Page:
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Natural gas fuels Canada’s economic engine

August 24, 2011

By Dan Sumner
Troy Media

CALGARY, AB, Aug. 24, 2011/ Troy Media/ – Natural gas often flies under the radar compared to its more glamorous and headline-catching partner, oil. But the numbers show it plays a considerable role in the Canadian economy.

Putting an exact dollar value on the size of the Canadian natural gas industry is nearly impossible because it is intertwined with so many other industries and because there are so many indirect effects to account for. However, an analysis of available numbers shows three things: natural gas accounts for a significant proportion of Canada’s exports, it is responsible for much of the exploratory drilling in western Canada, and is responsible for a sizeable percentage of Canadian economic activity.

Canada is the world’s third largest producer of natural gas (behind the United States and Russia) and exports approximately 60 per cent of its production to the U.S. During the mid-decade energy boom, a common perception was that it was primarily an oil boom. While the oil sands played a prominent role, Canadian gas exports were larger than oil exports from 2000 until 2006, and there were more than twice as many gas wells drilled as oil wells.

One guess: $100 billion

A special report prepared by IHS Global Insight for the American Natural Gas Alliance estimated the value of Canada’s gas industry at just more than $100 billion in 2008. Of the $100 billion total, $70 billion is directly generated by the industry and the other $30 billion comes from indirect (industries that supply the gas sector) and induced (income spent by those employed in the gas sector) economic activity.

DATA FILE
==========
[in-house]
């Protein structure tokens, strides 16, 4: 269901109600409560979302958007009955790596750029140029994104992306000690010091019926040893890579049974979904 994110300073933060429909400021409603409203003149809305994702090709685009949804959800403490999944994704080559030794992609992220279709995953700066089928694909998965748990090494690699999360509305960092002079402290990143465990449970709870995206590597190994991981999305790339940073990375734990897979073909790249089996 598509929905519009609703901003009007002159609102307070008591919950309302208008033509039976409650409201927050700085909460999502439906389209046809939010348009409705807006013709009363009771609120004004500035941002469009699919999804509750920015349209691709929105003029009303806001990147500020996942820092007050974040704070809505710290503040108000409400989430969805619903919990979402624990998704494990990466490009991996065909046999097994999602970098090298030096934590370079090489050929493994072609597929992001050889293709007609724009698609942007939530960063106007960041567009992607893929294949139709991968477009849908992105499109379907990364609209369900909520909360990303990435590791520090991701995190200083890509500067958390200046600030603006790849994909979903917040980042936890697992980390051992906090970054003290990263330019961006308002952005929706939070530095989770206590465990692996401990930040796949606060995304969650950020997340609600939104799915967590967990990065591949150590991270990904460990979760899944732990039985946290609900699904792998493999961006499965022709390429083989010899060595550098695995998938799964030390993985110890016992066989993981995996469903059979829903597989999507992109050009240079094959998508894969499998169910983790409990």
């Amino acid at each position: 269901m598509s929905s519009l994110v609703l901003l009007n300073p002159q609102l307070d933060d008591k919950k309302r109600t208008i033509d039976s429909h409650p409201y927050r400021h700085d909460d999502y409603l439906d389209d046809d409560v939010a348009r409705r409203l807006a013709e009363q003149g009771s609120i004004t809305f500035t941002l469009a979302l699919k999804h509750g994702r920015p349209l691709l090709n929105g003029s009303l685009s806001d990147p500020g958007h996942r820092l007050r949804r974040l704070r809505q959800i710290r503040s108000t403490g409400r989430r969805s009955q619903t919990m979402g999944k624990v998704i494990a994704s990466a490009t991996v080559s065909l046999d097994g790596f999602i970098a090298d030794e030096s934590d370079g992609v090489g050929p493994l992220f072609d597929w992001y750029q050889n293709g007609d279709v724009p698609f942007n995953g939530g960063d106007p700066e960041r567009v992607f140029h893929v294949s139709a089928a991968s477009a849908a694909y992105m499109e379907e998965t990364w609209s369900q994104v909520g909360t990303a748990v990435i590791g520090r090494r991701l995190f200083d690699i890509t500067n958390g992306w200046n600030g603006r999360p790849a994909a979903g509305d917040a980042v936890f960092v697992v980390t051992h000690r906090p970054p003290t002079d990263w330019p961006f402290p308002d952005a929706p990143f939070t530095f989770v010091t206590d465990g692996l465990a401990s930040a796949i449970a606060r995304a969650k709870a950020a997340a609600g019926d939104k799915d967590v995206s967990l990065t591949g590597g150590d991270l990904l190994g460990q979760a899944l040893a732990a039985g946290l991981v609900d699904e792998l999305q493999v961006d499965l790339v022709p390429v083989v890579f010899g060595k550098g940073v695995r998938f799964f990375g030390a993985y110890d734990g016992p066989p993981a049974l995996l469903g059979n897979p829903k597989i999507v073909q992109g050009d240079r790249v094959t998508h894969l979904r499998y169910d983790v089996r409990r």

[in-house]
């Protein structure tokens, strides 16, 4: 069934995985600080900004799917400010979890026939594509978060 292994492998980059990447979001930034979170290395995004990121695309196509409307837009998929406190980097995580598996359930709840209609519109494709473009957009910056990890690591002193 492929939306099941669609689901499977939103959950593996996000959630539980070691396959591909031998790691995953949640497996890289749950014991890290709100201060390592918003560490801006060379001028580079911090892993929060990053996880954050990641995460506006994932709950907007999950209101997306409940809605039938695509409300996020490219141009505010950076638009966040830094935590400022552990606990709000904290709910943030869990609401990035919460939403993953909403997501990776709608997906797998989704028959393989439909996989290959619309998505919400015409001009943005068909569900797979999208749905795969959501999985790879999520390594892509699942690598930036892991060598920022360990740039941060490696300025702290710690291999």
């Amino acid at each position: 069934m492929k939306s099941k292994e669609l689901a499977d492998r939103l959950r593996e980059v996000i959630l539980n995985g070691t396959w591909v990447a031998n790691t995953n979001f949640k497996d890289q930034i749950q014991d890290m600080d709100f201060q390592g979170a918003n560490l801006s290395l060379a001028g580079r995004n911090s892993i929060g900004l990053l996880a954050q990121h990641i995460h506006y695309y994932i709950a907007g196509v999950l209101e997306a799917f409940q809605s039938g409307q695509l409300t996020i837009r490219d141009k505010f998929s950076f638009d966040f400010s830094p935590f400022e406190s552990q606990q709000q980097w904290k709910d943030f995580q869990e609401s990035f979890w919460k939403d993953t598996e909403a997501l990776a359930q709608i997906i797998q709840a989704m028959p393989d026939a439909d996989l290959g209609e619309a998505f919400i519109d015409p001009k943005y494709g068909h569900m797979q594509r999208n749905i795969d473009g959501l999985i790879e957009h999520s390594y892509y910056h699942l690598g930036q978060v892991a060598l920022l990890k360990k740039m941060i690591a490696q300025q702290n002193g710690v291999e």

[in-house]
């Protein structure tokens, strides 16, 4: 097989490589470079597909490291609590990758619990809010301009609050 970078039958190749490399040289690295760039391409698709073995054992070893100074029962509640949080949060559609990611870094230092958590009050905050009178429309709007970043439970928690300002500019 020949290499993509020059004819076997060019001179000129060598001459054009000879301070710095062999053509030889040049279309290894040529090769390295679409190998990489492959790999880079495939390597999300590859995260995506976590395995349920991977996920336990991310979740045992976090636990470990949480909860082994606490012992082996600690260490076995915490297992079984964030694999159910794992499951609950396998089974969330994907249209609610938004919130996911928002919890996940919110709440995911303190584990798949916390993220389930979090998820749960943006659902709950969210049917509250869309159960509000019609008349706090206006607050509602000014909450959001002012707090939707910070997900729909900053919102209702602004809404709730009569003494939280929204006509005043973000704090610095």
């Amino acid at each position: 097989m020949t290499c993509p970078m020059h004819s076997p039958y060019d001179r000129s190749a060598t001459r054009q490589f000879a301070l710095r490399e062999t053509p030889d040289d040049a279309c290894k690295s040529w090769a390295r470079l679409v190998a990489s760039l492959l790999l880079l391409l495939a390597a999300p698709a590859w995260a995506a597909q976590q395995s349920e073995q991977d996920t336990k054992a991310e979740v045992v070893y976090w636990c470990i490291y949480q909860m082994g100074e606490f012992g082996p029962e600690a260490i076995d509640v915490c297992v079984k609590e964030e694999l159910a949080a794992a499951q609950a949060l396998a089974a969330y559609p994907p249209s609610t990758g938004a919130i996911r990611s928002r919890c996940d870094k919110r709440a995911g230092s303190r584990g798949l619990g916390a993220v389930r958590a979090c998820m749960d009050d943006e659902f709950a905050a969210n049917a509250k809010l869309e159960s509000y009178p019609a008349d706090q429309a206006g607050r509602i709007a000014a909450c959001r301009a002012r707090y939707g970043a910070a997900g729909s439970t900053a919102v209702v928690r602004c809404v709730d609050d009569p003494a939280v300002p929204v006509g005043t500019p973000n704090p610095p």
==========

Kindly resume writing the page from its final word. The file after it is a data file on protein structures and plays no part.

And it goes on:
To put $100 billion in perspective, Canada’s nominal gross domestic product (GDP) was $1.6 trillion in 2008. This would make natural gas ultimately responsible for 6.7 per cent of Canadian economic activity. In Alberta, by far the largest participant in the gas sector, that proportion surges to 28 per cent and in British Columbia and Saskatchewan, gas accounts for roughly five per cent of the economy. While natural gas and its offshoots do directly accrue economic benefits to every province, more than 85 per cent of the value added is in western Canada.

Natural gas is also a large employer. However, because the industry is so capital intensive and has a concentration of higher wage positions, the total number of jobs generated by natural gas is much larger than just those working directly in the industry. The IHS survey estimates 189,000 people were directly employed in the gas sector in 2008 and the industry is ultimately responsible for 599,000 positions, when all the indirect and induced jobs are accounted for.